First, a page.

New buoy in Fagatele Bay

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The National Oceanic and Atmospheric Administration (NOAA) and partners have launched a new buoy in Fagatele Bay within NOAA’s National Marine Sanctuary of American Samoa.

The scientific buoy works by collecting water quality information and measures a variety of parameters in the ocean, such as pH and temperature, which are both very important contributors to the health of our vibrant coral reef ecosystem.

Fagatele Bay is included in NOAA’s National Coral Reef Monitoring Program and with funding from the Ocean Acidification Program the addition of the buoy established Fagatele Bay as a “Class 3” coral reef survey site, the highest level of coral reef monitoring provided through NOAA.

Fagatele Bay is the first and only “Class 3” site in the southern hemisphere. Fagatele Bay is the home to more than 160 species of coral, as well as giant clams, fish, dolphins, and the critically endangered hawksbill sea turtle.

Coral reefs and shellfish are particularly vulnerable to the impacts of increasing carbon dioxide in our ocean.

As the ocean absorbs carbon dioxide from the atmosphere, the acidity of the seawater increases, affecting the ability of the shellfish and corals to build their skeletons, hinders new coral growth and accelerates reef erosion.

This new monitoring effort to measure the amount of carbon dioxide in the waters around Fagatele Bay, will help NOAA understand the changing ocean chemistry in our local waters and help them to communicate these changes to critical stakeholders in the Pacific Islands and across the United States.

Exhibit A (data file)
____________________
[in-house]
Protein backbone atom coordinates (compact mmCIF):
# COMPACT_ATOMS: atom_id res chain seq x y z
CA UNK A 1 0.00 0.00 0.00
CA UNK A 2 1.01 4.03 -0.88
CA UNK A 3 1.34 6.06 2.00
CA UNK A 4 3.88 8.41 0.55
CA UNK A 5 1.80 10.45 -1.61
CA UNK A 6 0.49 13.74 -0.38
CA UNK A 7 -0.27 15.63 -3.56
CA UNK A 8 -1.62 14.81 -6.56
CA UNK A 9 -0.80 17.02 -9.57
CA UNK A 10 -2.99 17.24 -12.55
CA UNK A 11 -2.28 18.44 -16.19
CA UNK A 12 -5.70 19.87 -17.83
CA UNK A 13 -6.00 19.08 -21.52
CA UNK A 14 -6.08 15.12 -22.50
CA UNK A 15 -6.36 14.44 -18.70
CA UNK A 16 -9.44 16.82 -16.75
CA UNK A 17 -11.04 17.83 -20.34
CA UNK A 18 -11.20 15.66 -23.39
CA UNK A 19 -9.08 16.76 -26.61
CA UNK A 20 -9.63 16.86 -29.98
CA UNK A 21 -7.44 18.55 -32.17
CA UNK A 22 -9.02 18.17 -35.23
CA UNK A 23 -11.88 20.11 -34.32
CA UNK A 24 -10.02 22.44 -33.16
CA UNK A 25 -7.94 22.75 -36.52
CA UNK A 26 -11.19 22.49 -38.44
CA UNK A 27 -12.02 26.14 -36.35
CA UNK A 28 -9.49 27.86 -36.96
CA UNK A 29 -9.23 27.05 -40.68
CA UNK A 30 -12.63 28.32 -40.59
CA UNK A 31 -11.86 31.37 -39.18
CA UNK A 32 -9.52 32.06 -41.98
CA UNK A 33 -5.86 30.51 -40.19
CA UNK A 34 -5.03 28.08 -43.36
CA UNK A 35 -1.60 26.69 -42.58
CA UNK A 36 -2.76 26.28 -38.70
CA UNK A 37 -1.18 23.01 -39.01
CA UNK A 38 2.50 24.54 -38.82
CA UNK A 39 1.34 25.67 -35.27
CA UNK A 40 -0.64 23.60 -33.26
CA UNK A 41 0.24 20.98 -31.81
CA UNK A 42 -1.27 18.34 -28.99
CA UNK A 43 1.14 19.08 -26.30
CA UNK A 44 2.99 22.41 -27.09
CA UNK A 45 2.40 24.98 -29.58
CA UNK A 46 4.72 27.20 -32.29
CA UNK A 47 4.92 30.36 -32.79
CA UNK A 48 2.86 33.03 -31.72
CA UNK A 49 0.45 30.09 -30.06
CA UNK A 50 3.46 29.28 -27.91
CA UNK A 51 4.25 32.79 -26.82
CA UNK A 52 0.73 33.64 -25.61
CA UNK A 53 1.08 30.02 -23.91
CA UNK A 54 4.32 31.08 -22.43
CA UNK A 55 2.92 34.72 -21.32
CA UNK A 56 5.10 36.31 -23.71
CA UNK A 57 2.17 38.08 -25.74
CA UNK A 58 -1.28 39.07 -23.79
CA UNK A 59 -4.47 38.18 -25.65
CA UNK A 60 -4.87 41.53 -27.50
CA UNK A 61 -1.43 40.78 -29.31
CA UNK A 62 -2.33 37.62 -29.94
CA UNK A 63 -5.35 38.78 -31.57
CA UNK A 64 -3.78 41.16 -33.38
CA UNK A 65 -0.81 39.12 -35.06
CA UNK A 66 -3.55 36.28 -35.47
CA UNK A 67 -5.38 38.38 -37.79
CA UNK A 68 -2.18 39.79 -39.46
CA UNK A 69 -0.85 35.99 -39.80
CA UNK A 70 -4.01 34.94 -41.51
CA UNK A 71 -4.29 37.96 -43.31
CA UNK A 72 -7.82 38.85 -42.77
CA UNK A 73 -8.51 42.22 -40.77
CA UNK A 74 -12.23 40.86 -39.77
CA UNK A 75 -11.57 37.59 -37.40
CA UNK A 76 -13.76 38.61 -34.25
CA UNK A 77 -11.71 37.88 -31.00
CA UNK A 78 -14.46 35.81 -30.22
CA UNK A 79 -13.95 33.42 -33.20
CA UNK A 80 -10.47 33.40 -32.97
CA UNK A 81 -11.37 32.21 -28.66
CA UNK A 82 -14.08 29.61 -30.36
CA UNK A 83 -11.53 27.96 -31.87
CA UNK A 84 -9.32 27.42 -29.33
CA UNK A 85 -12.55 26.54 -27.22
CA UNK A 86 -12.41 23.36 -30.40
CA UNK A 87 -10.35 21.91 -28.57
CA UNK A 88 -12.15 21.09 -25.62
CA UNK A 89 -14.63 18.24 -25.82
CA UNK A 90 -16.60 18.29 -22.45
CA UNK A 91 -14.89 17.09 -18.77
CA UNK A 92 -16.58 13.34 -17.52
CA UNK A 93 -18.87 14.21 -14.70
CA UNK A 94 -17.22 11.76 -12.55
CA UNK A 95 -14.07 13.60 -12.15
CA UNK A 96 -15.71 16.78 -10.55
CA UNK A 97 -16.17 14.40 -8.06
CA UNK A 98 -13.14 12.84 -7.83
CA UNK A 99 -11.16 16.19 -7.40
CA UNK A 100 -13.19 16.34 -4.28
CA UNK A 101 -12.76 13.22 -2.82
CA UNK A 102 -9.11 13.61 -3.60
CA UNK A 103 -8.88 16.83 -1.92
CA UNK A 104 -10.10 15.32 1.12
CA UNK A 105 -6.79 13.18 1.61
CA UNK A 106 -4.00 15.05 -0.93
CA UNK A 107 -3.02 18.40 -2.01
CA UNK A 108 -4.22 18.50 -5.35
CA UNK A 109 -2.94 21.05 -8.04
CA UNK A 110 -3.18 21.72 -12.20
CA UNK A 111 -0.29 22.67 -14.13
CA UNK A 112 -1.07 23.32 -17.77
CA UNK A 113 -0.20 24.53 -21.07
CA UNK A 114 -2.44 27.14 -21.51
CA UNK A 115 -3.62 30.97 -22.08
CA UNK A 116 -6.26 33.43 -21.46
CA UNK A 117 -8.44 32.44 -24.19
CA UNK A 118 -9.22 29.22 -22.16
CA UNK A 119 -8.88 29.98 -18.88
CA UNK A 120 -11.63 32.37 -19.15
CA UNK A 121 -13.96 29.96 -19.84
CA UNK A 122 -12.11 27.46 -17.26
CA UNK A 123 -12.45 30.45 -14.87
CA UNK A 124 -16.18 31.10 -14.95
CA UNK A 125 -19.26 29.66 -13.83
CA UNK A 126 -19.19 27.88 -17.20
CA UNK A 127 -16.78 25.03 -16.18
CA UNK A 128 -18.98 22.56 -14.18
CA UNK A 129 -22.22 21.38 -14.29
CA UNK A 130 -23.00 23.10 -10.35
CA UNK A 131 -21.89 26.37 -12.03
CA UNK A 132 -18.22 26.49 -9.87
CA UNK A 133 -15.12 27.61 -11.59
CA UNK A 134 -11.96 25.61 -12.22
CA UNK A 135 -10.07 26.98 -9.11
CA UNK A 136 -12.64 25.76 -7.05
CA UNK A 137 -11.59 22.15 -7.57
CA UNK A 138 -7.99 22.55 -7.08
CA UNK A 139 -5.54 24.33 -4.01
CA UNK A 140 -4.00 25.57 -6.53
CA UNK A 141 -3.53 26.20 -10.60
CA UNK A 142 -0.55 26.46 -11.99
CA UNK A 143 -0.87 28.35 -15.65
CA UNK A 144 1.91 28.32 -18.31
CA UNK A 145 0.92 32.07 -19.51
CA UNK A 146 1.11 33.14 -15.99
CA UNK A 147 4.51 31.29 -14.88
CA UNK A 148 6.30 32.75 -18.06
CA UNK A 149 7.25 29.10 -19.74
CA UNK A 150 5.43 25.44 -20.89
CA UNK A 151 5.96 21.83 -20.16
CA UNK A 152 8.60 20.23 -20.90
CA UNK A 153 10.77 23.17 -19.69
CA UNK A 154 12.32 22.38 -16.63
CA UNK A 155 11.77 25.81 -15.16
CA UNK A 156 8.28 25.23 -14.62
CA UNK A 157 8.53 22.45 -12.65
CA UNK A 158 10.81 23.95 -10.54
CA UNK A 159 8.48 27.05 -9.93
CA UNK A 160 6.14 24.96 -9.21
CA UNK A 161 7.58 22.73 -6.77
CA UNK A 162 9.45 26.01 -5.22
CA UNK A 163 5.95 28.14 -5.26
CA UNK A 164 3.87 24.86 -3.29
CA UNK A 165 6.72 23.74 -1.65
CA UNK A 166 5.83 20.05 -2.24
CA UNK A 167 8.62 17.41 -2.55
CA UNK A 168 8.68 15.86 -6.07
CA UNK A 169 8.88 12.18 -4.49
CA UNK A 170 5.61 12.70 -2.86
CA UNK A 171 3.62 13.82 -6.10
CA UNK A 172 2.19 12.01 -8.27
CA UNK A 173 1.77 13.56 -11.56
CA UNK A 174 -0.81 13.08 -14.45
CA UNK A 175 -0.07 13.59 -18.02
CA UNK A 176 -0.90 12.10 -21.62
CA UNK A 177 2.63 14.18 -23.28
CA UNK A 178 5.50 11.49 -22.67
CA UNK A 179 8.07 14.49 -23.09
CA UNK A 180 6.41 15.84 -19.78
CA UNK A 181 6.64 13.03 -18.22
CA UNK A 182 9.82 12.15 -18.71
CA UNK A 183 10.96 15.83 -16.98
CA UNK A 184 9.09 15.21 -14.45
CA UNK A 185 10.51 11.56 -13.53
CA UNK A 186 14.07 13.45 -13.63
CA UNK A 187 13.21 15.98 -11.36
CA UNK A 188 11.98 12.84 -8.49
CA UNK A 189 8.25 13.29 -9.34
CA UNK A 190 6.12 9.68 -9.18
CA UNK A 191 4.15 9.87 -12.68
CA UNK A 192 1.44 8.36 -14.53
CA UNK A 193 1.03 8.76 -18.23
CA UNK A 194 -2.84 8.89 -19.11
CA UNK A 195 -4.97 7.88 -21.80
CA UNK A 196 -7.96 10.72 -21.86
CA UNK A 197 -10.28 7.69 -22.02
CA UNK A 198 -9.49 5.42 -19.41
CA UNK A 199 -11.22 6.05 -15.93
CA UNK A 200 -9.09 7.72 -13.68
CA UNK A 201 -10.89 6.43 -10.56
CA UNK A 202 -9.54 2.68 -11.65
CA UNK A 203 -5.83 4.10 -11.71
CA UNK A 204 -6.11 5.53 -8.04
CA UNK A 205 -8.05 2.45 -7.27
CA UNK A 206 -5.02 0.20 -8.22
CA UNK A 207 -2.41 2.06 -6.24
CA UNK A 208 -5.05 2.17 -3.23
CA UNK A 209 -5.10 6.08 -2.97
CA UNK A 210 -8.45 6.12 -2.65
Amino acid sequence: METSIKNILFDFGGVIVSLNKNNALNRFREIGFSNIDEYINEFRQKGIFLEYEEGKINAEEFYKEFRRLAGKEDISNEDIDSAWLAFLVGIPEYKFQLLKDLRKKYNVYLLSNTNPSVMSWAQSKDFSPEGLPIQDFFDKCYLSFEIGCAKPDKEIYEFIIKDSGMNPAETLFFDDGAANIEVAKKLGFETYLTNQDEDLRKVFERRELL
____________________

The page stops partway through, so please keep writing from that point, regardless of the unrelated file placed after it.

“The deployment of this buoy compliments existing monitoring efforts in Fagatele Bay, and the data will be beneficial for all ocean management partners in the Territory, said Autatasi Lelei Peau, Acting Superintendent of National Marine Sanctuary of American Samoa, “it was great to see the local resource management agencies come together to support this important project.”

Partners in the project include: PacIOOS, the National Park of American Samoa, Department of Marine and Wildlife Resources, Coral Reef Advisory Group, NOAA’s Ocean Acidification Program, Pacific Marine Environmental Laboratory, Atlantic Oceanographic and Meteorological Laboratory, Coral Reef Conservation Program, Pacific Islands Fisheries Science Center, and National Marine Sanctuary of American Samoa.

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